Watch: Rep. Burgess Owens holds up Bible, tells committee it’s been ‘banned from all of us’ since 1963

Speaking at a hearing on book banning held by the House Education and Workforce Committee, the congressman promoted a Utah law that has led to more books being taken out of schools.

In a congressional hearing on book banning in public schools, Utah’s Rep. Burgess Owens decried to the House Education and Workforce Committee that Americans today “have no knowledge” of the golden rule or the Ten Commandments, and that there is “the greatest disdain for these laws wherever Democrats rule.”

The reason, he said, is because the Bible has been banned for the last 60 years.

“One of our nation’s most consequential books banning was done by (the) Supreme Court in 1963 when it officially mandated Bible reading — this book is banned from all of us, anything that deals with federal … no longer can see it, no longer can read it,” Owens said, hoisting a worn copy of the Scriptures. “Matter of fact, there’s some that are listening today probably think this is totally unconstitutional that I can even hold it up.”

The 1963 U.S. Supreme Court case that Owens was referring to was Abington School District v. Schempp, in which justices ruled that Bible readings and prayers in public schools were a violation of the First Amendment’s establishment clause. That decision did not, however, stop Bibles from being placed on school library shelves.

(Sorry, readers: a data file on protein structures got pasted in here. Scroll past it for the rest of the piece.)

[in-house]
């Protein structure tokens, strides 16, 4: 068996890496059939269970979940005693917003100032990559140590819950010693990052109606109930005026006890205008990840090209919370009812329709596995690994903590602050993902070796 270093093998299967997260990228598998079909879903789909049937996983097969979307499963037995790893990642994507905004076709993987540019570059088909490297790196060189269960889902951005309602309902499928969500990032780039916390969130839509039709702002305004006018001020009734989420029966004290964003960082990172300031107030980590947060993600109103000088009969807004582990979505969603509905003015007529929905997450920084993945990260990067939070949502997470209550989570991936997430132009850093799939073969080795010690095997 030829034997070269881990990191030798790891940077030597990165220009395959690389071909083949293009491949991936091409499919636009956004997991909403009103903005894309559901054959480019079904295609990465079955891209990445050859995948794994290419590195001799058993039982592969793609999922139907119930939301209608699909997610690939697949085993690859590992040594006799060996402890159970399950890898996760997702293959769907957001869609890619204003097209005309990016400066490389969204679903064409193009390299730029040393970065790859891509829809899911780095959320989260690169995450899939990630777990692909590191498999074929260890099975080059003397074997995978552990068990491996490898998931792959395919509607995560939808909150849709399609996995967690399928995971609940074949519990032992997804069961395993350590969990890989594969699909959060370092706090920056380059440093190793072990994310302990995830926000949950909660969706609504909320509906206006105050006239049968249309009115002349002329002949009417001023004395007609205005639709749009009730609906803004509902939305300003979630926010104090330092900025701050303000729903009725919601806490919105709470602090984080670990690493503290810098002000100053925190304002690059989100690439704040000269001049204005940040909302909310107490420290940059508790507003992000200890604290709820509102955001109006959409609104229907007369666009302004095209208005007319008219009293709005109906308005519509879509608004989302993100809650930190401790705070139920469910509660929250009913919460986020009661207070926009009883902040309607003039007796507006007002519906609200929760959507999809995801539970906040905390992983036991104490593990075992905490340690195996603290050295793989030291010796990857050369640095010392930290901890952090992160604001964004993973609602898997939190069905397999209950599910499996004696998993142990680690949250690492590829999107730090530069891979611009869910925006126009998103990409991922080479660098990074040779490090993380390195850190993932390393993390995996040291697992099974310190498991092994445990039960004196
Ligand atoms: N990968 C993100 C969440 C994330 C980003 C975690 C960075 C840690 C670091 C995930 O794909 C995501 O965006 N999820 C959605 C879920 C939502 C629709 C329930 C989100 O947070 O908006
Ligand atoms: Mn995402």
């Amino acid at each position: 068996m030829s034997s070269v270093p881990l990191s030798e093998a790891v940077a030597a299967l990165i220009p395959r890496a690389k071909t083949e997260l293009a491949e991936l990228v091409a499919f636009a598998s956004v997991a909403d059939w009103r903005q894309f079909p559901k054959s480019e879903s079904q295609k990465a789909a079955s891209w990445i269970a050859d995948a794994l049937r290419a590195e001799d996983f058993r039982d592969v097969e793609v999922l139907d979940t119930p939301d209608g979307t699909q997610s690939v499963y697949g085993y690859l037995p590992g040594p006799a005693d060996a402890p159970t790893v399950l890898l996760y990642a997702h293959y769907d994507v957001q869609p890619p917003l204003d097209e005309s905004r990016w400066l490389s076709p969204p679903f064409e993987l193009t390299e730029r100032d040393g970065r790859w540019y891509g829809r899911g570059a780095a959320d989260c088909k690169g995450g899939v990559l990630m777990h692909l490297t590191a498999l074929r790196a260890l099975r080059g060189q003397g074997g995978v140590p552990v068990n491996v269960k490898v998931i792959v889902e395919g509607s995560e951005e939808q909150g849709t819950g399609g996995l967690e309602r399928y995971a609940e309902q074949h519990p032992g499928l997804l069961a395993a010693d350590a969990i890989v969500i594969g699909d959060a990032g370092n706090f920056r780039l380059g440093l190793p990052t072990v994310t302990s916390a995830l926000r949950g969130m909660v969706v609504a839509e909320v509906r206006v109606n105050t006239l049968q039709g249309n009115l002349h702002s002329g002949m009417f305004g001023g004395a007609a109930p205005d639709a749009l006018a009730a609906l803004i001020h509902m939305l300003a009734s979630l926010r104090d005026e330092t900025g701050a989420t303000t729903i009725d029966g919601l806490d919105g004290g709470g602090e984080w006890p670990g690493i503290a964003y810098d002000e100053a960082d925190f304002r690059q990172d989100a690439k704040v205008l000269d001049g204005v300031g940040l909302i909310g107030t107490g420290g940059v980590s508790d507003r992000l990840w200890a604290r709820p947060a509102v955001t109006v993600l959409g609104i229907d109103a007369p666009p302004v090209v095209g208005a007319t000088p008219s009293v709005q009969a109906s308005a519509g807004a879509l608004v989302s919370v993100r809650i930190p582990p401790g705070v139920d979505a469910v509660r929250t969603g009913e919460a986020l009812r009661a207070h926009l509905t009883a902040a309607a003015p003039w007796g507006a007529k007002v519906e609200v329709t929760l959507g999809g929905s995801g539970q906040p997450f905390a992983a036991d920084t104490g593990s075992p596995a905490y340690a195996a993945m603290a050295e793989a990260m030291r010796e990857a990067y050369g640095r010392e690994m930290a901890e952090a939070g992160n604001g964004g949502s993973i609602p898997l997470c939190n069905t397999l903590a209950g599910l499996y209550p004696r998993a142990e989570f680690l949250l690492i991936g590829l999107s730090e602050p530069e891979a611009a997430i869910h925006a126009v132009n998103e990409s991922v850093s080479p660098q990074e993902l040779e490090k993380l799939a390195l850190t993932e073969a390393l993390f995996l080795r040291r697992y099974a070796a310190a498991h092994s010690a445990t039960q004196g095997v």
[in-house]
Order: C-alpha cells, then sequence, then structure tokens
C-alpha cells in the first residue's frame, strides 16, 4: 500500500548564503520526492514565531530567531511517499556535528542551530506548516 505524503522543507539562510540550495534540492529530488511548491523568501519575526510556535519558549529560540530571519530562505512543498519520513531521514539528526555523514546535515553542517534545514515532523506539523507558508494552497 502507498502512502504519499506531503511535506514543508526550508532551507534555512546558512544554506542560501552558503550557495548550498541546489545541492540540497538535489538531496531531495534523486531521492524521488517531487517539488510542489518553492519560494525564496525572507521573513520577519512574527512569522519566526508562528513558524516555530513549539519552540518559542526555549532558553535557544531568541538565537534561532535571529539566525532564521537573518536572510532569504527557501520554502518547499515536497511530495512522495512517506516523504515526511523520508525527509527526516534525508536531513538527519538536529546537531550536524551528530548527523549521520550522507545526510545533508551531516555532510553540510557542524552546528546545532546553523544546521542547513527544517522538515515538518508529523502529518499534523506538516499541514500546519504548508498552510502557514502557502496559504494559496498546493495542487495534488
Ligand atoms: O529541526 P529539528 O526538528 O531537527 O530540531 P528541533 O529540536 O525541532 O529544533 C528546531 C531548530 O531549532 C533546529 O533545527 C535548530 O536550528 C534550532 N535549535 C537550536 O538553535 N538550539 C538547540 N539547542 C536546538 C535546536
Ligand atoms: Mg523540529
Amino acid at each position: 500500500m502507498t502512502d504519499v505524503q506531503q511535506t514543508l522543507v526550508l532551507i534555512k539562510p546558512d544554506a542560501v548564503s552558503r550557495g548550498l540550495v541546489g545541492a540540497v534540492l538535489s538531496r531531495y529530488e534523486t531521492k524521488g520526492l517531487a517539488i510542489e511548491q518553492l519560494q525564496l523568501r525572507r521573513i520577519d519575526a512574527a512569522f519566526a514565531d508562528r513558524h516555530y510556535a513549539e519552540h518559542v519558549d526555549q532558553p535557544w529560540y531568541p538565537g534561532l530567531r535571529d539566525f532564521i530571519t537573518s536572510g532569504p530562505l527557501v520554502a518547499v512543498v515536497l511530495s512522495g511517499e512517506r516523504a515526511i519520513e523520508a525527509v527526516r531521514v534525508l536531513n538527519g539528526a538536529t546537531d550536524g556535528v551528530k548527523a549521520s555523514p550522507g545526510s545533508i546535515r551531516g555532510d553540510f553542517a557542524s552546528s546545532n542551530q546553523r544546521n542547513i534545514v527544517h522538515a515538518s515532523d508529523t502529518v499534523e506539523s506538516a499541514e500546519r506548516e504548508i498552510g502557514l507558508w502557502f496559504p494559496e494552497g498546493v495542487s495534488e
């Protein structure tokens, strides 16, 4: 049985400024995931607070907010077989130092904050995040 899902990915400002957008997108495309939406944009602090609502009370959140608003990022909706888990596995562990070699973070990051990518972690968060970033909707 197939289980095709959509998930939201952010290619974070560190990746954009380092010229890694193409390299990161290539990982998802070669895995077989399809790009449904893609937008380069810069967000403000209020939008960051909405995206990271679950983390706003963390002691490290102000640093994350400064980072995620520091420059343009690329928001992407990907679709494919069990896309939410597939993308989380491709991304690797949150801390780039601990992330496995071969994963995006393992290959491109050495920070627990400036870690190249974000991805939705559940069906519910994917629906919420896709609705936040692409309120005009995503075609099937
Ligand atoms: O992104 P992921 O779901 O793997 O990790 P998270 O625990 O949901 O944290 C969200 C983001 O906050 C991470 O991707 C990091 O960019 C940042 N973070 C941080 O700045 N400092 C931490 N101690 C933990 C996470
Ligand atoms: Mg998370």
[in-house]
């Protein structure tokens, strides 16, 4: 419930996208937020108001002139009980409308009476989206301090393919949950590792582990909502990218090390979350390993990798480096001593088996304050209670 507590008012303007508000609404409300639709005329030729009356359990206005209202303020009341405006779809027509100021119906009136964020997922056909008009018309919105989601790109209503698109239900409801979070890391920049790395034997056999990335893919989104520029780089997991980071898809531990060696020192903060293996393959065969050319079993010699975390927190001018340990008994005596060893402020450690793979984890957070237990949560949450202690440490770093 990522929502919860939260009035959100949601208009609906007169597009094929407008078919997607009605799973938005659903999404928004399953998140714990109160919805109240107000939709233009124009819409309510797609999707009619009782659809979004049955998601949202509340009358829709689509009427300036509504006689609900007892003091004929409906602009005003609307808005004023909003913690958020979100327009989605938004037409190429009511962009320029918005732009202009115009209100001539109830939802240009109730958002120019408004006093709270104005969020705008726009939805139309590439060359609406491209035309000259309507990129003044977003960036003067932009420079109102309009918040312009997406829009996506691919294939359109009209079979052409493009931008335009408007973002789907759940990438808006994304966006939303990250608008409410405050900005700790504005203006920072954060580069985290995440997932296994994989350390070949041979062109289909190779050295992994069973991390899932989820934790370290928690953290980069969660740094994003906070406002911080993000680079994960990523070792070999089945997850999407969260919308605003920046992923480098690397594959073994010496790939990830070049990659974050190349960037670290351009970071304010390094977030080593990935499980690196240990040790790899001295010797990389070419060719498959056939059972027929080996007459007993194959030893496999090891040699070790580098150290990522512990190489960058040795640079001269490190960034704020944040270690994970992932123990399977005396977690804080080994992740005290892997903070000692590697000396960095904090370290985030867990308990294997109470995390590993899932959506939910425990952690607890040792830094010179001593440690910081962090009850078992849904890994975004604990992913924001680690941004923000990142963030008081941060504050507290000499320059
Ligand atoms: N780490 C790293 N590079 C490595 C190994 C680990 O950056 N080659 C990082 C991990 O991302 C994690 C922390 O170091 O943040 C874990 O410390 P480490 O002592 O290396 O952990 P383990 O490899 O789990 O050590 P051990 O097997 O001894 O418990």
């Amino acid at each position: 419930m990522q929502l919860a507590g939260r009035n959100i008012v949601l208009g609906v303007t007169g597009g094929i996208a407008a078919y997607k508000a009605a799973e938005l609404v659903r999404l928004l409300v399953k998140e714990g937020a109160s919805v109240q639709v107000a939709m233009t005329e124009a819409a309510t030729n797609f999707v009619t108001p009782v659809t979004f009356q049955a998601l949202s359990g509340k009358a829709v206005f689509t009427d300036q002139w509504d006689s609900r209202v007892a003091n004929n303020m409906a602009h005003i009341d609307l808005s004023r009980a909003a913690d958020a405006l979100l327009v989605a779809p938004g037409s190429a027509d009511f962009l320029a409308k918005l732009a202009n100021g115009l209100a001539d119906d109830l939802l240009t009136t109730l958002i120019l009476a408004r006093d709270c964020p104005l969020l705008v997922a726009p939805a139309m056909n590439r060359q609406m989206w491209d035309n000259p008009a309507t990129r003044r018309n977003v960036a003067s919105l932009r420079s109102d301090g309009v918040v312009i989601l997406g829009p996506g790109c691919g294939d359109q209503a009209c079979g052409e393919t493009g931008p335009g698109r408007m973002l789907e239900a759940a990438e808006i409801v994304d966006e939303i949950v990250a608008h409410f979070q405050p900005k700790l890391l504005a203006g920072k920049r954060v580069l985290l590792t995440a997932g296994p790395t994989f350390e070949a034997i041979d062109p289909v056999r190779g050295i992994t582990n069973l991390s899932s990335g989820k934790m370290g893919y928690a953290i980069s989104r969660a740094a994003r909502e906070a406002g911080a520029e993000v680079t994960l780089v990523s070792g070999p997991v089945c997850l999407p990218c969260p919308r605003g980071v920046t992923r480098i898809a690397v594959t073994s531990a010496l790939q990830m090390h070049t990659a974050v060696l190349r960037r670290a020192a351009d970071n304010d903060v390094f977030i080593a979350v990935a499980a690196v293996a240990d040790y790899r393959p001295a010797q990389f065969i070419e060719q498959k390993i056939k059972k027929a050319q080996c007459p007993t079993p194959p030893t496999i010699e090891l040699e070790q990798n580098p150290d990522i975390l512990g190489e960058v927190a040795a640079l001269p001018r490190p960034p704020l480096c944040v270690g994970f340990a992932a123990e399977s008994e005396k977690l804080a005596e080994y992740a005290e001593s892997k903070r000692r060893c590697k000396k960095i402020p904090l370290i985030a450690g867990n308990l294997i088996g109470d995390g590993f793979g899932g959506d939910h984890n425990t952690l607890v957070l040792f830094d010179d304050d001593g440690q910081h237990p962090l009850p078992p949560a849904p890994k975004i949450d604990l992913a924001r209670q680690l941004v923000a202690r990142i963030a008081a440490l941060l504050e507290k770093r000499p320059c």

Owens continued, speaking highly of a 2022 bill passed by the Utah Legislature that bans “pornographic or indecent” content in schools, resulting in hundreds of books being pulled from libraries and classrooms.

“In Utah, we get it right,” said the 4th Congressional District representative. “We care more about our kids than an ideology.”

That law, however, unintentionally resulted in the Bible being banned in one school district — at least temporarily. The district’s school board later reversed that decision.

On the federal level, House Republicans earlier this year passed the Parents Bill of Rights Act, which, among other things, requires schools to notify parents that they have the right to review the curriculum and school budget, inspect books and other library materials, and receive information about any violent activity in the school.

Although five Republicans joined Democrats in voting against the legislation, all four of Utah’s congressmen voted “aye.”

“Moving forward, our Republican majority will work to stop the entrapment of children in institutions who prioritize sexual indoctrination instead of reading, writing, thinking and succeeding,” Owens said in the hearing.

Watch Owens’ full comments here:

The Salt Lake Tribune photographer Bethany Baker contributed to this story.